16. " I'd be very happy if shiftwork were outlawed."
    So are you prepared to state on your blog that you think pubs should only open during normal weekday office hours and condem those that put staff at risk of heart disease and death by drinking in pubs at the evenings and weekends?


  17. I'll send you a xmas card Martyn to make up for the one Mudge won't send, just for winding up the smoking militia.

  18. "What you need to prove for a slippery slope argument to be successful is that if A happens, B will inevitably happen as well."

    That's a narrow, pedantic definition of the phrase in the context of it being a logical fallacy, but surely that falls down in any case where human volition is involved. Persecuting the Jews didn't inevitably mean that the Nazis would persecute the Protestant churches - they chose to do so.

    But the phrase is widely and more generally used to mean something that sets a precedent for a principle to be extended, or encourages people to do so.

    And I hope you're not trying to claim there are no parallels whatsoever between the campaigns against tobacco and alcohol.

    "Where did I say that? Nowhere."

    You seem to be arguing that every single pub should be wholly non-smoking on the grounds that you or some other antismoker may happen to wander into it one day.

    Have I got that wrong?

    And would you support, say, allowing smokers to set up private clubs where they and their tolerant friends could socialise and which no antismoker would ever need to enter?

  19. In a rational response to one of my comments Martyn did say that he thinks that no establishments should be allowed to be licensed for smoking, which is pretty much the same as saying it should be banned everywhere regardless of patrons and owners views. He provided the "for the sake of the bar staff" stock reason that one might expect from someone who has swallowed the tobacco control manual whole.
    I don't really have anything against the man, and I respect a good rant but his confrontational approach together with his incomplete and deeply biased understanding of his subject matter have put me off wanting to read anything else that he has written. I could be being unfair because I suspect that one problem here was that Martyn was geared up for a row and was unprepared for more rational debate. I do applaud him for keeping going for a week even if he did have to resort to scientifically ridiculous nonsense such as smoking ban /heart attack miracles at times. Again, in fairness, some of the arguments raised against him were also less than robust and it all became a bit aggressive at times.
    One thing that I do object to on a personal level is the tendency for Martyn and others to claim to speak for the non-smoking majority. I do not smoke, am not employed in any related industry but I actively support the right of others to enjoy alcohol and tobacco in appropriate circumstances without harassment from the public health industry. I do think that people like Martyn should be able to enjoy a pint in smoke free air but cannot see why they insist on enforcing their preference on everyone else. I believe that I am more representative of the non-smoking majority than Martyn is.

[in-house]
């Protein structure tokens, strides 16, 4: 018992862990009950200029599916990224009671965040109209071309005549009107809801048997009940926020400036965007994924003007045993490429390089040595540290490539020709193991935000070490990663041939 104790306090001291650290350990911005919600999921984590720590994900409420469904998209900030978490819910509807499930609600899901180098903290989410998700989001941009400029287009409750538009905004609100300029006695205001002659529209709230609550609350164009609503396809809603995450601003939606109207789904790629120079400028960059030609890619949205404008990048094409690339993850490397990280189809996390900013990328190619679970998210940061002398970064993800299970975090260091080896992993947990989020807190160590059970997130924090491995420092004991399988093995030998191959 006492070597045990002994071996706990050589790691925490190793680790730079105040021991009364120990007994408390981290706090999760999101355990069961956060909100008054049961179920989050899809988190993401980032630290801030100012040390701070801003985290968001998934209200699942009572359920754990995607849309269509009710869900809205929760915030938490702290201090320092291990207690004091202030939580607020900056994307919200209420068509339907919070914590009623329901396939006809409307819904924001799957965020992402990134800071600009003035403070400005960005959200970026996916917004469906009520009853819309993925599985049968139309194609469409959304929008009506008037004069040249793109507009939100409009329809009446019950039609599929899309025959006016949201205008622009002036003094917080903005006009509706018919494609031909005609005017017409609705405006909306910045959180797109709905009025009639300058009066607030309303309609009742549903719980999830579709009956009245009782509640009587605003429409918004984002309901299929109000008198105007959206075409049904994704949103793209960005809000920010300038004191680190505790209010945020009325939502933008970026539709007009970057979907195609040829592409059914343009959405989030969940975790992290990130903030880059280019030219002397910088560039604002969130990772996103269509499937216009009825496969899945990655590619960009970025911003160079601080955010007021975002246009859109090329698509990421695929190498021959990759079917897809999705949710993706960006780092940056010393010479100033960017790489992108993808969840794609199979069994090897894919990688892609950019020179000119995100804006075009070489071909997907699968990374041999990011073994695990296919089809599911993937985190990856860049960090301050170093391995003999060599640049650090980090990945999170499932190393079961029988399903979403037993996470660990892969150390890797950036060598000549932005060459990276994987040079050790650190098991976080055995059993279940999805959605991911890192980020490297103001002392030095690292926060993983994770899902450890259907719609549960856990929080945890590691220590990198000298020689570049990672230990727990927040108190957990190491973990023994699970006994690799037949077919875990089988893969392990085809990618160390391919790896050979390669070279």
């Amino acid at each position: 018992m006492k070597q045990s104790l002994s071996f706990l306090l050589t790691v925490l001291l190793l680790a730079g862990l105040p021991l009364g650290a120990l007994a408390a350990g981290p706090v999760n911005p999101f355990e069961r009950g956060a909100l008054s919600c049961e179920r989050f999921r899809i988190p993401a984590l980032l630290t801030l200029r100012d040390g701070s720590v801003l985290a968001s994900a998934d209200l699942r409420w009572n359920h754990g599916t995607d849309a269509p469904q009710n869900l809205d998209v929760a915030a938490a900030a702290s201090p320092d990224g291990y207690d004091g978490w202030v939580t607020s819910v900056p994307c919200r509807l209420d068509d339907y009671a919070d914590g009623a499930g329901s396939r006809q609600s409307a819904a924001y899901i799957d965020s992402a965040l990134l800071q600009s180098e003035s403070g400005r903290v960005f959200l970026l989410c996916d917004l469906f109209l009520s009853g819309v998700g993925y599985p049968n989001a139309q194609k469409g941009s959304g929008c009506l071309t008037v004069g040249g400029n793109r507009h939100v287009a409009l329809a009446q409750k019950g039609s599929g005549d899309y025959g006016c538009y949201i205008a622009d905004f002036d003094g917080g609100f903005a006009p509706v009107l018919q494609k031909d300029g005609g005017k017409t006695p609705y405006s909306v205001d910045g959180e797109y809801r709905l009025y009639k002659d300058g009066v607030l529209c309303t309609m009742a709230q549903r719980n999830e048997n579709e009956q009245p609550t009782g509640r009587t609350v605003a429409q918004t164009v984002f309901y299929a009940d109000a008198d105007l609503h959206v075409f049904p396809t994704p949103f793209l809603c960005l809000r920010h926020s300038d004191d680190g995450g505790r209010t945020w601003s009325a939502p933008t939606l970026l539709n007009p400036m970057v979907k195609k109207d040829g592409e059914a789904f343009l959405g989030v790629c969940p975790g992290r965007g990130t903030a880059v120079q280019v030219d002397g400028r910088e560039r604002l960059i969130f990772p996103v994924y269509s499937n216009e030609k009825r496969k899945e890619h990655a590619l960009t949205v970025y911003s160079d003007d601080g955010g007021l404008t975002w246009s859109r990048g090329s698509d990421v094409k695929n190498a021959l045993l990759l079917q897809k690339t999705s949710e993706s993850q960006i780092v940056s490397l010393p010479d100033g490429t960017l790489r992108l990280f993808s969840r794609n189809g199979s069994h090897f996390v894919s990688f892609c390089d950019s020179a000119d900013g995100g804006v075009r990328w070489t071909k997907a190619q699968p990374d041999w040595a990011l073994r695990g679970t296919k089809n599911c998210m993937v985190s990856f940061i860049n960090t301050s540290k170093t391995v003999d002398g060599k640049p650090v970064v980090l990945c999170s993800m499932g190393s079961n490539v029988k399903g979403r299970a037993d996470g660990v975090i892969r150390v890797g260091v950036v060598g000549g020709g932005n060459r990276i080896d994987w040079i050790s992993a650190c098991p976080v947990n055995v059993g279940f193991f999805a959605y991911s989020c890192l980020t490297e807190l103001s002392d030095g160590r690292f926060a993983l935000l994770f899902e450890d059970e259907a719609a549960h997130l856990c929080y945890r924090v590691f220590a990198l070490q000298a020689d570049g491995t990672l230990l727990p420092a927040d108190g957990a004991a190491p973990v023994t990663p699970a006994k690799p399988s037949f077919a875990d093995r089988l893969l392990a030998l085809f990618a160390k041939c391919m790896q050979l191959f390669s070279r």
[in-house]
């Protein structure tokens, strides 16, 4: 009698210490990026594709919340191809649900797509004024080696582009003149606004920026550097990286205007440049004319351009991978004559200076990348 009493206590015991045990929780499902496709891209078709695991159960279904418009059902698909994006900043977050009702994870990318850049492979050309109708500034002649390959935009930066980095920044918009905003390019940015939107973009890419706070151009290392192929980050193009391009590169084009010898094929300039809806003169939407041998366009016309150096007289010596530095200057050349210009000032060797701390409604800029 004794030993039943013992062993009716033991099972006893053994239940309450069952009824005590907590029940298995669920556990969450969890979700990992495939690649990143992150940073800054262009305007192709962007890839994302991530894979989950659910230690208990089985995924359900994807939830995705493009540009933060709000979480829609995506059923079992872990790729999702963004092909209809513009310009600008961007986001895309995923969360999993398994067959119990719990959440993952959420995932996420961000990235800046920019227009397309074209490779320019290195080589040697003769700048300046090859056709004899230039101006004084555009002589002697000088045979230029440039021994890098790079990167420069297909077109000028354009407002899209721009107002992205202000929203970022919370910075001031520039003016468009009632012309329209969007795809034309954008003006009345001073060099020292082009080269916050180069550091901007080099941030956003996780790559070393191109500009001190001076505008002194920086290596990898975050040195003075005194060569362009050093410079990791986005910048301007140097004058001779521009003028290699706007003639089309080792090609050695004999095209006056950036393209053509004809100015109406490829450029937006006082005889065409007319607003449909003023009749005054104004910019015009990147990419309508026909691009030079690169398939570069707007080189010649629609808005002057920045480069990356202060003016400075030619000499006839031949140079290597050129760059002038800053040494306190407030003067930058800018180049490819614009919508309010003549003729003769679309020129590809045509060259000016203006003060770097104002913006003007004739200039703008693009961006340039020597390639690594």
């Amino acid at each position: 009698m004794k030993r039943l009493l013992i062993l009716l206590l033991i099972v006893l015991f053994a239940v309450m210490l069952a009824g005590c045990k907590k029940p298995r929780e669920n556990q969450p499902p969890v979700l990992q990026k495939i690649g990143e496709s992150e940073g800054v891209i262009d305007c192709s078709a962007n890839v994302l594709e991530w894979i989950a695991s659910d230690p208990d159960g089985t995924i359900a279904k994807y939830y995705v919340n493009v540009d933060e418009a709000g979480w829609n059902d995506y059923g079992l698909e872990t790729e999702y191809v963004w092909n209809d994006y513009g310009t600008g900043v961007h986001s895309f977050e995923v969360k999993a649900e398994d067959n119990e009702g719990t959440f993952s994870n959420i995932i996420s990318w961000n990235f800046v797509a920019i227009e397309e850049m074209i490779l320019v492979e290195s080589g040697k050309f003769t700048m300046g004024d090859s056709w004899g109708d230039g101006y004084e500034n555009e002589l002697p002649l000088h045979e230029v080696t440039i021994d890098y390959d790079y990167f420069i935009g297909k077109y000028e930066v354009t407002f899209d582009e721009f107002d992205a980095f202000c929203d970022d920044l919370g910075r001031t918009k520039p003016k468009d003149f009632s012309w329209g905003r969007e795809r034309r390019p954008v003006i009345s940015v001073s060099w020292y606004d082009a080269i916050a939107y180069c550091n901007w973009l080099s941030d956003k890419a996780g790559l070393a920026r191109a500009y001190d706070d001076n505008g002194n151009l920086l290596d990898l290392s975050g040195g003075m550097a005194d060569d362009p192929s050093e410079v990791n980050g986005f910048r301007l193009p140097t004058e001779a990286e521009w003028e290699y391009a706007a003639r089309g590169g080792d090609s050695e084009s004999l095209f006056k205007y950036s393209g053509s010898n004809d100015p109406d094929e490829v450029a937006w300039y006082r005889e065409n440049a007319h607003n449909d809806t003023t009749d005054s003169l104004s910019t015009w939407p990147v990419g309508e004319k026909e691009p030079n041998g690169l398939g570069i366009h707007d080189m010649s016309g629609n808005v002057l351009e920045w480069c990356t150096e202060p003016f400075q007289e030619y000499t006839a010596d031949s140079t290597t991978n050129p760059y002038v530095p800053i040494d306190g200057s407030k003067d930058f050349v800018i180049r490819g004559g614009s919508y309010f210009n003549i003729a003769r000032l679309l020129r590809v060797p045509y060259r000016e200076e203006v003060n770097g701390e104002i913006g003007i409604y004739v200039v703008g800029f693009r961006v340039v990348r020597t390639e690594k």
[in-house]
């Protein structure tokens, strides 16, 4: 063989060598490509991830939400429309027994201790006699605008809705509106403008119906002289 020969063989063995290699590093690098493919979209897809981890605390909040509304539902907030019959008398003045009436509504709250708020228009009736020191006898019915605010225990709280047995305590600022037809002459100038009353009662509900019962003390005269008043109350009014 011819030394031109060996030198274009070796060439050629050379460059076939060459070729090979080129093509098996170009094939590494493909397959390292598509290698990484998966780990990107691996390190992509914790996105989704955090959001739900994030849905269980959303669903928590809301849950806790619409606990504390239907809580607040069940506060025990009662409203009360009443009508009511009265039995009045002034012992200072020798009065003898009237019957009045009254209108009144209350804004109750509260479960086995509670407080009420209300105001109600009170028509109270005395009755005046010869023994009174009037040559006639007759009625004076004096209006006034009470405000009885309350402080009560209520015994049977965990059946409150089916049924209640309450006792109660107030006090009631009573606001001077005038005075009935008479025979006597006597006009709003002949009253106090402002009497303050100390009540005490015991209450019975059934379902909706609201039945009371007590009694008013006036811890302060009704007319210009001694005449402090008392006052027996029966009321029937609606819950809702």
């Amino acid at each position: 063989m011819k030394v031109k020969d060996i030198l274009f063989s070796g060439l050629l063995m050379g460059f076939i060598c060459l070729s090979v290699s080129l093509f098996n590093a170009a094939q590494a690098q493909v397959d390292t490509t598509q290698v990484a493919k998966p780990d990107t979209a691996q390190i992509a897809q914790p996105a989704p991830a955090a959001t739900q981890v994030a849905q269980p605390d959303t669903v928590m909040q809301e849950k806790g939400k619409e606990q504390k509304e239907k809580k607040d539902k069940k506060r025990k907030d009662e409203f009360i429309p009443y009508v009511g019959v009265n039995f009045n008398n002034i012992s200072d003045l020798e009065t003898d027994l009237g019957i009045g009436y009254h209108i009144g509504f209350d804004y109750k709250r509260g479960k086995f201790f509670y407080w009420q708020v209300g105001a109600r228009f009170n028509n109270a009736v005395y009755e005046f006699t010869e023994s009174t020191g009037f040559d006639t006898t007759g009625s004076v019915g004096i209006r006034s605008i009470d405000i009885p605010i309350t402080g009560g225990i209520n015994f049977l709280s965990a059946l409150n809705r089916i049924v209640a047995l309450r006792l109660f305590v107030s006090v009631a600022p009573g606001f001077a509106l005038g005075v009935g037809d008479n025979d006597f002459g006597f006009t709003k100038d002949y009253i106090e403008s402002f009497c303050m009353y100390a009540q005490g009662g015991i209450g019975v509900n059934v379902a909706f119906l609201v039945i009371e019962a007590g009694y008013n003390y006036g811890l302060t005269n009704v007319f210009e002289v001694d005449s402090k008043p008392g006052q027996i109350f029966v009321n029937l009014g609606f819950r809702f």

20. Bless you, Ivan, for your coherent comments, particularly if you’re a nonsmoker.

    Concerning the “slippery slope”. It seems that Martyn has gone to a Formal Logic dictionary and is strictly applying the principle. There is a common parlance usage which in the early days would probably have had inverted commas surrounding it. But it’s now so common that it’s used without the commas.

    The common usage typically refers to, for example in the tobacco case, that if a measure is taken against tobacco, then what’s to say that other measures, probably more draconian, will also be taken? In other words, where will it stop? Will it produce a slide of measures (i.e., slippery slope)? And that’s within the single issue of tobacco. Then there’s the issue of the slippery slope crossing to other issues on the basis of precedent and similarity.

    If you haven’t checked for a while, there are a few further questions that have been posed on Martyn’s blog.

  21. Couldn't agree more, Ivan, especially your last paragraph.

  22. I’m rather curious as to why Martin actually feels he has any right to complain about “whingeing” smokers. Whether he likes it or not, or whether he understands it or not, many, many smokers are simply angry at the persecution which they are on the receiving end of at the moment, and inevitably some of them are saying so. Is that really such a bad thing, just because Martin doesn’t share their strong feelings? At precisely what point in time, and by whom, was The Great Martin appointed Supreme Arbiter on Permissable Anger? Should we all be pretending that we are absolutely tickety-boo with the smoking ban just because he is? Would that make us un-angry all of a sudden? Of course not! In fact, paradoxically, it’s precisely because smokers’ have been unrelentingly presented with a “put up or shut up” approach from everyone from article-writers like himself right up to the top levels of Government that they are so angry. If Martin really didn’t want to hear any more from “whingeing” smokers, he’d try not to add further fuel to the fire by offering them more of what’s made them so frustrated and resentful in the first place!

    No doubt Martin will regard his article as justified because we live in a (relatively) free country and we are all entitled to make our views known to others - at least for now. In which case, I wonder why he has chosen to exercise his right to voice an opinion in an article which, effectively, seeks to persuade smokers not to voice theirs.

  23. Anon

    Yes, we are all denialist Nazis. Heil Hitler!

  24. I agree, Ivan D, that he doesn't seem equipped for debate. Perhaps that indicates his opinion of us, not believing we have anything to say and just here to be baited and laughed at. Precisely why I called his diatribe a "student rag week" piece.

    You don't need 'robust' questioning with him. Simple ones are enough.

  25. "Um - Dick? Prohibition was in place for 13 years in the US. Plenty of time, I'd have though, to see a slippery slope effect in action."

    Oh good grief. As a beer blogger you should, really, have the first clue about how alcohol prohibition in the US happened. It started with a small movement in the 1850s and reached its goal in 1919.

    Funny enough, ASH was formed in 1971 and is only now talking about the prohibition "end game" for tobacco.

    13 years "plenty of time"? Yeah, OK.